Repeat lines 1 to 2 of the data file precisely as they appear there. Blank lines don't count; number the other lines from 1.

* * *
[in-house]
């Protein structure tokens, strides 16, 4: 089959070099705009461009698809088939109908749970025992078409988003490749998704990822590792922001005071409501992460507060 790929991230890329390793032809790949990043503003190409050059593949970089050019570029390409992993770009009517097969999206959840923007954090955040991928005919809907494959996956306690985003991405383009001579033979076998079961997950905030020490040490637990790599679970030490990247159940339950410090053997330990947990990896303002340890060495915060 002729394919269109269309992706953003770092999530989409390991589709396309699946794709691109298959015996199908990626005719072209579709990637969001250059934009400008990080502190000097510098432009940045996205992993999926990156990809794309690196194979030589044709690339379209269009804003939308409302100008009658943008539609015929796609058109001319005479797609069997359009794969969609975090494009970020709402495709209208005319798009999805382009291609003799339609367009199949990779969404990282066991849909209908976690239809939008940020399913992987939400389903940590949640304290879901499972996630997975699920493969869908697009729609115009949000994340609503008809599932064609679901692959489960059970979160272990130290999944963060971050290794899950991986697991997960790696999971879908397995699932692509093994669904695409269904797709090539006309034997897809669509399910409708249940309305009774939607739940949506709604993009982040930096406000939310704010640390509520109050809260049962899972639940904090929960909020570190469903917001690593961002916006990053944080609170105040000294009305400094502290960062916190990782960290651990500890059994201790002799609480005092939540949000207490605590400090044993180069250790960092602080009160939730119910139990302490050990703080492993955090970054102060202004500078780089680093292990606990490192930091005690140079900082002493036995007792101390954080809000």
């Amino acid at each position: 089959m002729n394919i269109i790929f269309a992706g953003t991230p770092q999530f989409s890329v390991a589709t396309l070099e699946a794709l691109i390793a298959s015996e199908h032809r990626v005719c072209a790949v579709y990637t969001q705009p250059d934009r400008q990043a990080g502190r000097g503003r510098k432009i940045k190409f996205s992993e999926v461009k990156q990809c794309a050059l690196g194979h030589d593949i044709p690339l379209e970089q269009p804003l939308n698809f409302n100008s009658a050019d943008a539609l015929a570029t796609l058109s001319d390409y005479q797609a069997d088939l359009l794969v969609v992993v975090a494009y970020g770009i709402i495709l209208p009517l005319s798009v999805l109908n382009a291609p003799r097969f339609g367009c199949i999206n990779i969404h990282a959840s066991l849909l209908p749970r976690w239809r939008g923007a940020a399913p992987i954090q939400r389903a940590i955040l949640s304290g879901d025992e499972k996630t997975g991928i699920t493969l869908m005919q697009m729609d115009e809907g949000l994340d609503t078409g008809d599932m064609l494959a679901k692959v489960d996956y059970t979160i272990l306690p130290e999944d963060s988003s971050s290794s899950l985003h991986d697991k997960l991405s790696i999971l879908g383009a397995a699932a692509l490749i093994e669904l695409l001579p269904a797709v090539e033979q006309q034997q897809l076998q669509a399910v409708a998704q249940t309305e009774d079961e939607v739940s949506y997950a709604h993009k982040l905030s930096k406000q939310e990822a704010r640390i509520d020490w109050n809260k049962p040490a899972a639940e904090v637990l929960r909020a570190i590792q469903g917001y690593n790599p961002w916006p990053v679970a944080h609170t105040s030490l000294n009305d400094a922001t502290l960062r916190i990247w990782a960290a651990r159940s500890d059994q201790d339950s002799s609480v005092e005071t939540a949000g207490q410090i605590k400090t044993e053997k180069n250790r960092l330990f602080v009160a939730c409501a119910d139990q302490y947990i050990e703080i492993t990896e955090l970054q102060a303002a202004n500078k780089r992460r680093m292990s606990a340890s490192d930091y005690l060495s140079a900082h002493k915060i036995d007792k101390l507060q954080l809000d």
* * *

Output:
[in-house]
């Protein structure tokens, strides 16, 4: 089959070099705009461009698809088939109908749970025992078409988003490749998704990822590792922001005071409501992460507060 790929991230890329390793032809790949990043503003190409050059593949970089050019570029390409992993770009009517097969999206959840923007954090955040991928005919809907494959996956306690985003991405383009001579033979076998079961997950905030020490040490637990790599679970030490990247159940339950410090053997330990947990990896303002340890060495915060 002729394919269109269309992706953003770092999530989409390991589709396309699946794709691109298959015996199908990626005719072209579709990637969001250059934009400008990080502190000097510098432009940045996205992993999926990156990809794309690196194979030589044709690339379209269009804003939308409302100008009658943008539609015929796609058109001319005479797609069997359009794969969609975090494009970020709402495709209208005319798009999805382009291609003799339609367009199949990779969404990282066991849909209908976690239809939008940020399913992987939400389903940590949640304290879901499972996630997975699920493969869908697009729609115009949000994340609503008809599932064609679901692959489960059970979160272990130290999944963060971050290794899950991986697991997960790696999971879908397995699932692509093994669904695409269904797709090539006309034997897809669509399910409708249940309305009774939607739940949506709604993009982040930096406000939310704010640390509520109050809260049962899972639940904090929960909020570190469903917001690593961002916006990053944080609170105040000294009305400094502290960062916190990782960290651990500890059994201790002799609480005092939540949000207490605590400090044993180069250790960092602080009160939730119910139990302490050990703080492993955090970054102060202004500078780089680093292990606990490192930091005690140079900082002493036995007792101390954080809000």